P2P Payment Pitfalls: How to Avoid Payment App Scams
More than half of all Americans use P2P apps, but are they safe? Here’s how to spot some of the top payment app scams and avoid becoming a victim.
Every year, more of us are completing our financial tasks online. From online banking to shopping and sending money to friends, over half of Americans
use person-to-person (or P2P) apps.
But what are these payment apps, and are they safe? Here’s how you can spot some of the top online scams and avoid becoming a victim of cybersecurity fraud.
What are P2P Payment Apps?
Person-to-person apps allow you to send money directly to other people. Popular money transfer apps like PayPal, Venmo, Zelle, Google Pay, and CashApp are all examples of P2P payment apps that can be used with a mobile device to transfer money.
All that’s needed to complete a P2P payment is the recipient’s phone number, email address, or if they’re also in the app itself, their username. The sender will need a funding source (usually their bank account or card) connected to the app.
The recipient won’t be able to see any of this information, so P2P payments can be a good way to send money while keeping your details private.
Many banks now provide P2P services
to their customers, enabling them to send and receive money with others . At First National Bank and Trust, you can send money easily to another FNBT person directly from your banking app.
Are P2P Apps Safe?
You’re probably asking yourself, “Is PayPal trustworthy? Is Zelle safe?” Generally speaking, yes, they are. Many P2P apps encrypt your information to protect your personal data when sending or receiving money. However, since these apps often connect to your bank account, users may be targeted by scammers looking to commit cyber fraud.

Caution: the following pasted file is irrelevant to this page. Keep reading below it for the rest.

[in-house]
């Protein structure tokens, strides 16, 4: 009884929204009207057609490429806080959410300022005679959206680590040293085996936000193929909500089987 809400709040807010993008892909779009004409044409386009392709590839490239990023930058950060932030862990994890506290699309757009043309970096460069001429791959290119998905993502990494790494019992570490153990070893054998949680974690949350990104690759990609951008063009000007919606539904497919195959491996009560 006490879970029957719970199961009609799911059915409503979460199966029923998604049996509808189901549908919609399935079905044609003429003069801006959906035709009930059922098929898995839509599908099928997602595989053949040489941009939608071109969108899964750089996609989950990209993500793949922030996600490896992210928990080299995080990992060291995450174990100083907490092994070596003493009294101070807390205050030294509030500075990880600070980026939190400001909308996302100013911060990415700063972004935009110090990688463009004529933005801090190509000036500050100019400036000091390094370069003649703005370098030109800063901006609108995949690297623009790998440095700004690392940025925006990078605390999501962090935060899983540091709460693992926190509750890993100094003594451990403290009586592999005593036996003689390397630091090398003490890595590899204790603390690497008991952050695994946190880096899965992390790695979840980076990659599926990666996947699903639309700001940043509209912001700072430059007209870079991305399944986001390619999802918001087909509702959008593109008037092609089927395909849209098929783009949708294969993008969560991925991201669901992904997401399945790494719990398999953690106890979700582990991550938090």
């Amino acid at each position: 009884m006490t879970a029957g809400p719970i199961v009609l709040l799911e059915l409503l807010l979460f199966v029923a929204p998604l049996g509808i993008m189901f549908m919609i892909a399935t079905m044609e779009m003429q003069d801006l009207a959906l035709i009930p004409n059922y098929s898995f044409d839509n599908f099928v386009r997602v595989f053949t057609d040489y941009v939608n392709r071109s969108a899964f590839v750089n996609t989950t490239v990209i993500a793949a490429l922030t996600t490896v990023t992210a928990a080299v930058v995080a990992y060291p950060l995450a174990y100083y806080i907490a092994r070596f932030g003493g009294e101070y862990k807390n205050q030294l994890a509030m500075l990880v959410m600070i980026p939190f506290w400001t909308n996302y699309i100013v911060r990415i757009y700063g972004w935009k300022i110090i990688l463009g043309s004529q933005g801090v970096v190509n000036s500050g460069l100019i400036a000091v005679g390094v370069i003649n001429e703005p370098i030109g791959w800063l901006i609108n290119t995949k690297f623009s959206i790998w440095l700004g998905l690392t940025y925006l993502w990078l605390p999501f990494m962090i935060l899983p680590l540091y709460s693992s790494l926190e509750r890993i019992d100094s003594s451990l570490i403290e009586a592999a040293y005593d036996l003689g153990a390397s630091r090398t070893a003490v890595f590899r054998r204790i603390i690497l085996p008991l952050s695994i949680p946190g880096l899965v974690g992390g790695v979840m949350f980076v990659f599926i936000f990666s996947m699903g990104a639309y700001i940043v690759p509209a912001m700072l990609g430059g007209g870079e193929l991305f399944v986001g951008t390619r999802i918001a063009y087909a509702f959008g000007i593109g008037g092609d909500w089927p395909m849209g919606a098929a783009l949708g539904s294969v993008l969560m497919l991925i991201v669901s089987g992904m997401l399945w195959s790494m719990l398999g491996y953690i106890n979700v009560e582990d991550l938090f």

It’s always a good idea to be cautious of possible scams, especially when using P2P services. Banking P2P apps are typically safer, P2P transfers can be sent to an account holder at any bank including FNBT.
When using external P2P apps, like PayPal or Venmo, it’s best to connect these to a credit card if possible. This provides an added layer of protection between your money and anyone you send cash to. If you need to connect to your bank account, consider creating a separate account with a smaller balance specifically for this purpose.
Common P2P App Scams
Cybercriminals are always becoming more sophisticated with their scams in an attempt to access your money. Most PayPal scams, or those on other apps, come in the form of phishing attempts through text or email.
1. Fake texts from your bank
Receiving a fake text from your supposed bank is one of the biggest phishing scams in the world. Scammers will often reach out and pretend to be your bank, asking for confirmation of a transaction to trick you into disclosing your banking information.
The easiest way to avoid this type of scam is to not click on links in emails or texts that might be from your bank. Instead, go directly to the source and contact the bank yourself. Remember that your bank will never ask for personal information via email or text.
Call a bank number you’re familiar with, like your local branch, or use the toll-free number on your bank’s website to check if the email or text was genuine. Online searches for contact numbers often lead to fake websites.
2. Paying yourself
Some scammers won’t just stop at texts or emails and will instead call you directly and pretend to be from your bank. They’ll usually tell you that your account has been compromised, a fraudulent transaction was made, and that you must transfer money back to yourself.
This is one of the most prominent types of CashApp or Zelle scams, as criminals will ask you for access to your P2P apps and reverse an unauthorized transaction. They’ll then give you a code to enter, then type your first and last name along with “reversal” in the memo. Although this looks like you’re paying yourself, you’re actually giving the scammer your money.